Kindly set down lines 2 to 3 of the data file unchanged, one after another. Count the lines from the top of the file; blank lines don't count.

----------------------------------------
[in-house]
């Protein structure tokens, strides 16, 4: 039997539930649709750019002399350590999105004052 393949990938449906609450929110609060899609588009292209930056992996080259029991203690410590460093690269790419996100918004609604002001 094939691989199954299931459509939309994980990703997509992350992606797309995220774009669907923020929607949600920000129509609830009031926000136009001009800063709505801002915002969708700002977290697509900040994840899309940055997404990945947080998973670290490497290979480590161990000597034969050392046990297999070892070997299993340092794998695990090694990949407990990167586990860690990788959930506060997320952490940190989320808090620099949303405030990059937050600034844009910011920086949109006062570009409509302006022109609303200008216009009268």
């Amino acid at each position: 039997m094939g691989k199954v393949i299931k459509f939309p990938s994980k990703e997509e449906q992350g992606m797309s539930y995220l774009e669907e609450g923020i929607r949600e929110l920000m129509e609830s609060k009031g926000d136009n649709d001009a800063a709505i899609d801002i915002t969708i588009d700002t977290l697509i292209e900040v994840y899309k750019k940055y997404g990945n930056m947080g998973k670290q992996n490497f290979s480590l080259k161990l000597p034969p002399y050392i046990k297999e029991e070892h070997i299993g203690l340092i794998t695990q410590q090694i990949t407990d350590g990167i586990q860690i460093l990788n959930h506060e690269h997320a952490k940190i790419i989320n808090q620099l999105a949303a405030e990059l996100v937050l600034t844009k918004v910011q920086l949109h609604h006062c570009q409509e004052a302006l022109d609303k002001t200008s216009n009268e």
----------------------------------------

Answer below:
């Protein structure tokens, strides 16, 4: 039997539930649709750019002399350590999105004052 393949990938449906609450929110609060899609588009292209930056992996080259029991203690410590460093690269790419996100918004609604002001 094939691989199954299931459509939309994980990703997509992350992606797309995220774009669907923020929607949600920000129509609830009031926000136009001009800063709505801002915002969708700002977290697509900040994840899309940055997404990945947080998973670290490497290979480590161990000597034969050392046990297999070892070997299993340092794998695990090694990949407990990167586990860690990788959930506060997320952490940190989320808090620099949303405030990059937050600034844009910011920086949109006062570009409509302006022109609303200008216009009268």
């Amino acid at each position: 039997m094939g691989k199954v393949i299931k459509f939309p990938s994980k990703e997509e449906q992350g992606m797309s539930y995220l774009e669907e609450g923020i929607r949600e929110l920000m129509e609830s609060k009031g926000d136009n649709d001009a800063a709505i899609d801002i915002t969708i588009d700002t977290l697509i292209e900040v994840y899309k750019k940055y997404g990945n930056m947080g998973k670290q992996n490497f290979s480590l080259k161990l000597p034969p002399y050392i046990k297999e029991e070892h070997i299993g203690l340092i794998t695990q410590q090694i990949t407990d350590g990167i586990q860690i460093l990788n959930h506060e690269h997320a952490k940190i790419i989320n808090q620099l999105a949303a405030e990059l996100v937050l600034t844009k918004v910011q920086l949109h609604h006062c570009q409509e004052a302006l022109d609303k002001t200008s216009n009268e």